Based on a Novel by: Guy Endore
    Executive Producer: Michael Carreras
    Producer: Anthony Hinds
    Associate Producer: Anthony Nelson Keys
    Cinematography: Arthur Grant
    Editors: Alfred Cox, James Needs
    Production Design: Bernard Robinson
    Original Music: Benjamin Frankel
    Wardrobe: Molly Arbuthnot
    Cast: Clifford Evans, Oliver Reed, Yvonne Romain, Catherine Feller

    CAST & FILMMAKERS (Phantom of the Opera)

    Director: Terence Fisher
    Screenwriter: John Elder
    Based on the Novel by: Gaston Leroux
    Producer: Anthony Hinds
    Associate Producer: Basil Keys
    Cinematography: Arthur Grant
    Production Design: Bernard Robinson
    Editor: Alfred Cox
    Original Music: Edwin Astley
    Wardrobe: Molly Arbuthnot
    Cast: Herbert Lom, Heather Sears

    CAST & FILMMAKERS (Paranoiac)

    Director: Freddie Francis
    Screenwriter: Jimmy Sangster
    Producer: Anthony Hinds
    Associate Producer: Basil Keys
    Cinematography: Arthur Grant
    Production Design: Bernard Robinson
    Editor: James Needs
    Original Music: Elisabeth Lutyens
    Wardrobe: Molly Arbuthnot
    Cast: Janette Scott, Oliver Reed, Sheila Burrell, Alexander Davion


    CAST & FILMMAKERS (The Kiss of the Vampire)

    Director: Don Sharp
    Screenwriter: John Elder
    Producer: Anthony Hinds
    Cinematography: Alan Hume
    Editor: James Needs
    Production Design: Bernard Robinson
    Original Music: James Bernard
    Wardrobe: Molly Arbuthnot
    Cast: Clifford Evans, Noel Willman, Edward de Souza, Jennifer Daniel, Barry Warren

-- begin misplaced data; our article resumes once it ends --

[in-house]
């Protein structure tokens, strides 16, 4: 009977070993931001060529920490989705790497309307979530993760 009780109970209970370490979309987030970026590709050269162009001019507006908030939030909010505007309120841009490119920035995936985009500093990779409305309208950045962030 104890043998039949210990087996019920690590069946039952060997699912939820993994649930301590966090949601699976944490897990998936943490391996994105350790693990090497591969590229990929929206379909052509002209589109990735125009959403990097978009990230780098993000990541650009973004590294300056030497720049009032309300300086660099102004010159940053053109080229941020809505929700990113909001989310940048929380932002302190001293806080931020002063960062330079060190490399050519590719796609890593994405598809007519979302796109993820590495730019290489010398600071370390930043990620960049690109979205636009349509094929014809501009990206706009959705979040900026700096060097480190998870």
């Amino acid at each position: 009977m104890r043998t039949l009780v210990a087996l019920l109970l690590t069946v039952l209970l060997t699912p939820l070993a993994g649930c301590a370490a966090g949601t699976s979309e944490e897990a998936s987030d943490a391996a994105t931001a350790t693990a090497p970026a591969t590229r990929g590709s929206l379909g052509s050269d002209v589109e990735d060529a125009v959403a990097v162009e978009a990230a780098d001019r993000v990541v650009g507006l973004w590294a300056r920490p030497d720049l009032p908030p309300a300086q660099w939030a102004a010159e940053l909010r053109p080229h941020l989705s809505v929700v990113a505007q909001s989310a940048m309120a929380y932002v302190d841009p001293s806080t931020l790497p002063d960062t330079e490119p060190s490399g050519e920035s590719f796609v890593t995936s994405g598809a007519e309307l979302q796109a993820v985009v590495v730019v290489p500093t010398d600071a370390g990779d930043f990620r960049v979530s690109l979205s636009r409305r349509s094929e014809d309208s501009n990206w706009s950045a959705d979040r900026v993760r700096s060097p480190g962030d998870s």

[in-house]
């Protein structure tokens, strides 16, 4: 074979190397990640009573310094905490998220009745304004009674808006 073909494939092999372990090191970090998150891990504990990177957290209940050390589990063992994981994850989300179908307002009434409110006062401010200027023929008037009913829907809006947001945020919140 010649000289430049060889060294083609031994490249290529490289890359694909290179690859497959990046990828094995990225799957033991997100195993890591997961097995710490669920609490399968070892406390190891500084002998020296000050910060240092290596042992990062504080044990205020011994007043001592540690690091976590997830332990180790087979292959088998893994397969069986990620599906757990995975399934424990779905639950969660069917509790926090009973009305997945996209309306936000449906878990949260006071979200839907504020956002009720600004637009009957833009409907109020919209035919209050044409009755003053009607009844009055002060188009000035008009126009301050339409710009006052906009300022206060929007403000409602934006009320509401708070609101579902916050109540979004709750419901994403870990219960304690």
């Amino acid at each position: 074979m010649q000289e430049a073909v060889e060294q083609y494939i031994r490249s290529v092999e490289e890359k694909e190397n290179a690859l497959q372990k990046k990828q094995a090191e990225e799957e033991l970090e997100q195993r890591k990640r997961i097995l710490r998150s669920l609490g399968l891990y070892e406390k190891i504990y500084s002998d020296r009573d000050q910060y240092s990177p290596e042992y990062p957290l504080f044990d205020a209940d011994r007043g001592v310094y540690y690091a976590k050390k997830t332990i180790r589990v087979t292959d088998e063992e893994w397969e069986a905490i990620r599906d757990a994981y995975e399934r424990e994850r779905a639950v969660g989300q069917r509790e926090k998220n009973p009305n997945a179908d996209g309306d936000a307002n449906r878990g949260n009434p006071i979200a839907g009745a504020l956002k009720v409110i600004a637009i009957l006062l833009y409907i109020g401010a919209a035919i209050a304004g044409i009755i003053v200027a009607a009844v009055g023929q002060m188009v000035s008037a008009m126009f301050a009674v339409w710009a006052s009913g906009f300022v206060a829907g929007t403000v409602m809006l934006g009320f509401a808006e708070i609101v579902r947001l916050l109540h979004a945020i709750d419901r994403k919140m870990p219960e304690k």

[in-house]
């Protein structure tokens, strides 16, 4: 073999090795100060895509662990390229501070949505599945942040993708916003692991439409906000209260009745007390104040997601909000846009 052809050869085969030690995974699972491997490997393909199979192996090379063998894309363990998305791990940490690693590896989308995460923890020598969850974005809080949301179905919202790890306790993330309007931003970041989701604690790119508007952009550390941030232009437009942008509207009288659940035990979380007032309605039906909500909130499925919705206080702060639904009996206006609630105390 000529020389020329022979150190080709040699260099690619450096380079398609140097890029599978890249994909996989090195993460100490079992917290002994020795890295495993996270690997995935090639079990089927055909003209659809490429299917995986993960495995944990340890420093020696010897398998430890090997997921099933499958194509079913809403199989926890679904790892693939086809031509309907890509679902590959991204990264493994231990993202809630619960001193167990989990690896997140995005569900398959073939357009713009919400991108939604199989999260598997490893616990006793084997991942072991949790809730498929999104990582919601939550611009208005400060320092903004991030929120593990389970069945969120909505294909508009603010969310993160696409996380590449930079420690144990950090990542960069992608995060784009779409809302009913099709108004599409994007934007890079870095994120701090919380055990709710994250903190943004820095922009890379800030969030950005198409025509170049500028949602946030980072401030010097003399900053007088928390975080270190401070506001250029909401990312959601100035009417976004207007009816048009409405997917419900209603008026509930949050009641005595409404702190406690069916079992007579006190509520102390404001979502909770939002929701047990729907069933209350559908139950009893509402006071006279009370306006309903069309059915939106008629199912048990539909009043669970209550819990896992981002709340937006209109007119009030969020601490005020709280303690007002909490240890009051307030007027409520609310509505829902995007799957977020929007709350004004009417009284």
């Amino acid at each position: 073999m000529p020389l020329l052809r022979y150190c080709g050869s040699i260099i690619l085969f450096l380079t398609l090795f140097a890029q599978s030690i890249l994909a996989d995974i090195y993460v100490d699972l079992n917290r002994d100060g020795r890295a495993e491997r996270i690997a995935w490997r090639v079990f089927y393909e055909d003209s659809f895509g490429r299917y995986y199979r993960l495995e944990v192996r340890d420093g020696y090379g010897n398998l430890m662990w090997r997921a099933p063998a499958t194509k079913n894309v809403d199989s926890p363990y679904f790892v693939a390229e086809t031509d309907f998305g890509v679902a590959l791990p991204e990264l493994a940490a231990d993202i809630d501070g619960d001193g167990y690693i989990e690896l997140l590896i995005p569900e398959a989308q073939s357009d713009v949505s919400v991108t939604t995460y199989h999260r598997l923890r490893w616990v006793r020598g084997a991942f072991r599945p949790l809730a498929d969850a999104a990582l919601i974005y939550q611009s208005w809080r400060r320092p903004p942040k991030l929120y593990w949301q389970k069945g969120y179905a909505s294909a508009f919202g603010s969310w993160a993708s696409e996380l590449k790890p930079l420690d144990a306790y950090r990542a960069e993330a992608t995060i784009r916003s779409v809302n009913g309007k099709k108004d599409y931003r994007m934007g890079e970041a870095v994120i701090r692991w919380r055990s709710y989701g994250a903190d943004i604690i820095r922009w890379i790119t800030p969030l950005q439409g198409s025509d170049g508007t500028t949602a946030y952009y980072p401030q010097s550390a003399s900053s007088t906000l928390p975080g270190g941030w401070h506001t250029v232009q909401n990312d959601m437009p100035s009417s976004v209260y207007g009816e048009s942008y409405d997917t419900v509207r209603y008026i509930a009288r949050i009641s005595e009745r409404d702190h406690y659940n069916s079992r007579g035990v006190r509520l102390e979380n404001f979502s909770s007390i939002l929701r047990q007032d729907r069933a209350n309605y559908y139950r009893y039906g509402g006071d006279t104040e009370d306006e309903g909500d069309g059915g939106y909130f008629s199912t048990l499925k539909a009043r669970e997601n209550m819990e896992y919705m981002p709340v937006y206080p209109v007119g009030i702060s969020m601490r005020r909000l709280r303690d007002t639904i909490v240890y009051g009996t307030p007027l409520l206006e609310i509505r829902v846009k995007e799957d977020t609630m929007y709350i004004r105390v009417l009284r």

CAST & FILMMAKERS (Nightmare)

    Director: Freddie Francis
    Screenwriter: Jimmy Sangster
    Producer: Jimmy Sangster
    Cinematography: John Wilcox
    Production Design: Bernard Robinson
    Editor: James Needs
    Original Music: Don Banks
    Wardrobe: Rosemary Burrows
    Cast: David Knight, Moira Redmond, Jennie Linden and Brenda Bruce

    CAST & FILMMAKERS (Night Creatures)

    Director: Peter Graham Scott
    Screenwriter: John Temple-Smith
    Based on a Novel by: Russell Thorndike
    Additional Dialogue: Barbara S. Harper
    Producer: John Temple-Smith
    Cinematography: Arthur Grant
    Production Design: Bernard Robinson
    Editors: Eric Boyd-Perkins, James Needs
    Original Music: Don Banks
    Wardrobe: Molly Arbuthnot
    Cast: Peter Cushing, Yvonne Romain, Patrick Allen

    CAST & FILMMAKERS (The Evil of Frankenstein)

    Director: Freddie Francis
    Screenwriter: John Elder
    Producer: Anthony Hinds
    Cinematography: John Wilcox
    Editor: James Needs
    Original Music: Don Banks
    Wardrobe: Rosemary Burrows
    Cast: Peter Cushing, Peter Woodthorpe, Duncan Lamont

    TECHNICAL INFORMATION
    DVD
    Street Date: 9/6/2005
    Pre-Order Date: 8/2/2005
    Copyright: 2005 Universal Studios. All Rights Reserved.
    Price: $29.98 SRP